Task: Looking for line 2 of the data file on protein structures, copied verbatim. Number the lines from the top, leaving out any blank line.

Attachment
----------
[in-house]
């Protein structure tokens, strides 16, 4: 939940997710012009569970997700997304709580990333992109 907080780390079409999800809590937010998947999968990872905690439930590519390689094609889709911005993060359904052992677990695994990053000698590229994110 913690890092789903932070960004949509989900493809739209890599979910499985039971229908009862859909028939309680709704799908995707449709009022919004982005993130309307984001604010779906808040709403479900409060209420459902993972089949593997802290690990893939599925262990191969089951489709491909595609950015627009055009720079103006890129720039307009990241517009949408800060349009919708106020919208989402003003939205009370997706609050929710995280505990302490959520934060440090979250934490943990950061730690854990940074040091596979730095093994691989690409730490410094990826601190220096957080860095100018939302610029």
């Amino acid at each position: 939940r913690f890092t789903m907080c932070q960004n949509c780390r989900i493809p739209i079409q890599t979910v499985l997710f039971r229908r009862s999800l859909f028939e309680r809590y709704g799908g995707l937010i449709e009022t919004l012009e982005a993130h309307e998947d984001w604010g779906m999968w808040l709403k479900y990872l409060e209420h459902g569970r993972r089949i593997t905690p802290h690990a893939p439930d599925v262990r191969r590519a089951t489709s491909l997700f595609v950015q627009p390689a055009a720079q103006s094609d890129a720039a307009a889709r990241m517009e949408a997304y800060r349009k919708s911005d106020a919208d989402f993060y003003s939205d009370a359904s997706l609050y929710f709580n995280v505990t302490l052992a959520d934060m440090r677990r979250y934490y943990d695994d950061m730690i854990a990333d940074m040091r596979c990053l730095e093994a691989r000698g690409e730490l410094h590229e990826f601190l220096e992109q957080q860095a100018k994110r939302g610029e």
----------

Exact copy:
């Protein structure tokens, strides 16, 4: 939940997710012009569970997700997304709580990333992109 907080780390079409999800809590937010998947999968990872905690439930590519390689094609889709911005993060359904052992677990695994990053000698590229994110 913690890092789903932070960004949509989900493809739209890599979910499985039971229908009862859909028939309680709704799908995707449709009022919004982005993130309307984001604010779906808040709403479900409060209420459902993972089949593997802290690990893939599925262990191969089951489709491909595609950015627009055009720079103006890129720039307009990241517009949408800060349009919708106020919208989402003003939205009370997706609050929710995280505990302490959520934060440090979250934490943990950061730690854990940074040091596979730095093994691989690409730490410094990826601190220096957080860095100018939302610029």